- They arrived in an abandoned garden, and in addition to a chapel and two double doors leading inside the castle complex, soon found two secret entrances. Here, they first experimented with what looked like a talking well, and were then ambushed by a group of goatrices lurking in the bushes. Poor Heave was killed and turned to stone, and Honest Jacques was gored to death.
- They decided to investigate the chapel next. Prying two valuable emeralds from a holy water font, Eugene the Cleric and Wolus of the Gloom were marked with letters on their forehead spelling “KNAVE”, and found they could not re-enter the chapel. The rest of the company headed to investigate the structure’s attic, finding a derelict study inhabited by Aristide Malévol the Patrician, the liche of Xyntillan! Aristide was too bored to destroy them then and there, and was satisfied with placing a geas on the nosy Slink to retrieve a magical book “from the eastern laboratory”.
- Entering the castle proper, they investigated a ruined drinking hall with singing poltergeists, a gallery with talking portraits, an adjoining hall with a rolling boulder, and a large trophy room with decaying trophies. The company unwisely split up to investigate these rooms indivisually, abandoning Nubin’s position as the party caller. Eugene was almost flattened by the boulder, and they lost Jean and Jean-Jacques to a group of undead, moss-eaten stuffed deer. However, Wolus also found a dagger +1, and Slink gained a bottle of ectoplasmic brandy from the poltergeists in exchange for a bottle of rum he first got from the talking portrait of a pirate.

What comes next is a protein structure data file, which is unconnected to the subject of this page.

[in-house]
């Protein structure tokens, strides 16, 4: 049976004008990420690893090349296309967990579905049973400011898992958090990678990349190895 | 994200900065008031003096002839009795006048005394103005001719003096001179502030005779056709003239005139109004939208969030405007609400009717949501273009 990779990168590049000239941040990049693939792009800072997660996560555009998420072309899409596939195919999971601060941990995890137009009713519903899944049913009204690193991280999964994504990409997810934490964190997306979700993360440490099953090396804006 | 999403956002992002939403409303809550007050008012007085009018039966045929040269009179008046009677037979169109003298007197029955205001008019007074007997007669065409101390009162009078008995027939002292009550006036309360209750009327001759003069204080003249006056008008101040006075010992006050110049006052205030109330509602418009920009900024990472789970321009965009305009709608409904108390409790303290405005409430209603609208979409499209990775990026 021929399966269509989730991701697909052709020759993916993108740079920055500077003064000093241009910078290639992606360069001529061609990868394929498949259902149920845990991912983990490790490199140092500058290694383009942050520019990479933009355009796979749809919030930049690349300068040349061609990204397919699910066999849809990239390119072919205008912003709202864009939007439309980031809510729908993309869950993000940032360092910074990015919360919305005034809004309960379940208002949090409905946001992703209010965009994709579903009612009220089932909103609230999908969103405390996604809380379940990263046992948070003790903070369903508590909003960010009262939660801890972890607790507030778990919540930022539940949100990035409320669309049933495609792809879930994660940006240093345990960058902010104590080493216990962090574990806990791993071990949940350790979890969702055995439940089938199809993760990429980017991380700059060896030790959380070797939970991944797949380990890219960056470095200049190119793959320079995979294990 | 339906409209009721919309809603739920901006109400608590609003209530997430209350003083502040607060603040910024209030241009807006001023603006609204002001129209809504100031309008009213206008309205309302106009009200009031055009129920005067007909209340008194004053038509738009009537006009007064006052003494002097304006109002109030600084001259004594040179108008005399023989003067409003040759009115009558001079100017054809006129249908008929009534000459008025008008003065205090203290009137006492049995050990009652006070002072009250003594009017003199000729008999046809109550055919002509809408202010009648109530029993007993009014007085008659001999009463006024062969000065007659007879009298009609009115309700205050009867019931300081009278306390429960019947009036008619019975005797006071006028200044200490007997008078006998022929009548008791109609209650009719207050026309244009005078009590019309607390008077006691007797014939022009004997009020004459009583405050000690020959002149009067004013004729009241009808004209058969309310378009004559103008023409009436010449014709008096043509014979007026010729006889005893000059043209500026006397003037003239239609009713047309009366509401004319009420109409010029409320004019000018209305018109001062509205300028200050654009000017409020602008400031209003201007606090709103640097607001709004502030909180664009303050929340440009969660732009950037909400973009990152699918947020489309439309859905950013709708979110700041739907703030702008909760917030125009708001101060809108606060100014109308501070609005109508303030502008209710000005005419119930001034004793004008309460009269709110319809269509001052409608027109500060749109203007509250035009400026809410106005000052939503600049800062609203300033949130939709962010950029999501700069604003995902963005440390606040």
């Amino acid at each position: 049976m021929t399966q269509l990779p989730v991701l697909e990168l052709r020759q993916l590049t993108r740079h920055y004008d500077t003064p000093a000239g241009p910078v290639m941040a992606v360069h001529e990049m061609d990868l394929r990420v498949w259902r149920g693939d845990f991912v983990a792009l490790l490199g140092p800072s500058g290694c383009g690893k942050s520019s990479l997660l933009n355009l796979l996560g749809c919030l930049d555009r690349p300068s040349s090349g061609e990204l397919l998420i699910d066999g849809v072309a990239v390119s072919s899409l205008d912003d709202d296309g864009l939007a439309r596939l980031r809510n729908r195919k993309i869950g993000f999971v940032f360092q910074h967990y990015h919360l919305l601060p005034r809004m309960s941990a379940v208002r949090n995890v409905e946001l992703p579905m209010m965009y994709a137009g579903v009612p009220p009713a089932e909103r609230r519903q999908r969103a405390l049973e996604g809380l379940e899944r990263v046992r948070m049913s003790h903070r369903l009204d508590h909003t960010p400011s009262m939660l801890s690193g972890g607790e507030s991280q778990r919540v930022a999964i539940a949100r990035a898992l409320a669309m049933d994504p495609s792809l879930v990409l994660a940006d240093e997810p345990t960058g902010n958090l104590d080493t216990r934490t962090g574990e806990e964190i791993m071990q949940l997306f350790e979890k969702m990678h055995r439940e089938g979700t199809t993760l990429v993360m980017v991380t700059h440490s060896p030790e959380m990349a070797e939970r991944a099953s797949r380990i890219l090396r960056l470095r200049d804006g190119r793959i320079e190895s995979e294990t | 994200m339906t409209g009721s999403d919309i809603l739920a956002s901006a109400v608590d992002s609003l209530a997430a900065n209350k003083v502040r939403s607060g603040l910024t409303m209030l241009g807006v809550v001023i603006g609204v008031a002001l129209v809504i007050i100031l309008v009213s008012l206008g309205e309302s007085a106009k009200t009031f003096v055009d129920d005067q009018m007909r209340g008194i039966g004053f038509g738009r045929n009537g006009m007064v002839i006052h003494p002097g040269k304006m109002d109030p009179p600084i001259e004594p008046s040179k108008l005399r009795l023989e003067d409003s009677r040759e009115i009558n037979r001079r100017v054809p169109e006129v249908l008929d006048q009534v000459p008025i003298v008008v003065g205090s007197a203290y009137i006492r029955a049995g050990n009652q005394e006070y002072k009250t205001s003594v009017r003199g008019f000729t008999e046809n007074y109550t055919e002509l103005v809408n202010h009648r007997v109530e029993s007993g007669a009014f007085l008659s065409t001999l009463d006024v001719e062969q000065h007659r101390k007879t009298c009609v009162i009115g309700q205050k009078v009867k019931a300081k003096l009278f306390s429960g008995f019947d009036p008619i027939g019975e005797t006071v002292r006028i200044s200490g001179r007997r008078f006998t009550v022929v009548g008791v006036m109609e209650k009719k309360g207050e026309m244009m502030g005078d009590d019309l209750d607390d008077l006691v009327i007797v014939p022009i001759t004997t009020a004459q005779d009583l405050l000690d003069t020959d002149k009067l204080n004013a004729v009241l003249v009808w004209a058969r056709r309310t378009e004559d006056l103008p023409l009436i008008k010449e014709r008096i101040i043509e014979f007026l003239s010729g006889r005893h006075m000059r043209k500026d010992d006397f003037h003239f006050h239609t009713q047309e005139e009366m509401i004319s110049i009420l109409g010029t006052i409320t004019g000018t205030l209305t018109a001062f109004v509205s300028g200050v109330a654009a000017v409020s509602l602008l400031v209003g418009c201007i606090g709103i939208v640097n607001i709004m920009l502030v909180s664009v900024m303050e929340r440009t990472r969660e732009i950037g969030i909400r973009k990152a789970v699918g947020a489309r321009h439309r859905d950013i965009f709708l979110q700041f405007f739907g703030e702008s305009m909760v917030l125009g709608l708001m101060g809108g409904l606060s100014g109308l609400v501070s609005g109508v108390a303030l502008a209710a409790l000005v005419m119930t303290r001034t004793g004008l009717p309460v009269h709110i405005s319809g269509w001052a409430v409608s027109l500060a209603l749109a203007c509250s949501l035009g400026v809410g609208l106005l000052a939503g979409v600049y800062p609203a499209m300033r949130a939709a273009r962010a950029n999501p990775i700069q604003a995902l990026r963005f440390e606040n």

- Slink now felt the effects of the gease, so they proceeded eastwards, investigating but avoiding a large steam bath, and looting a humble bedroom, where they found a hidden treasure. To their fortune, they ran into one of the place’s live inhabitants, a strange youth named Claude Malévol. This scion of Xyntillan’s ruling family fell under Wolus’s charm spell, and directed them towards the laboratory.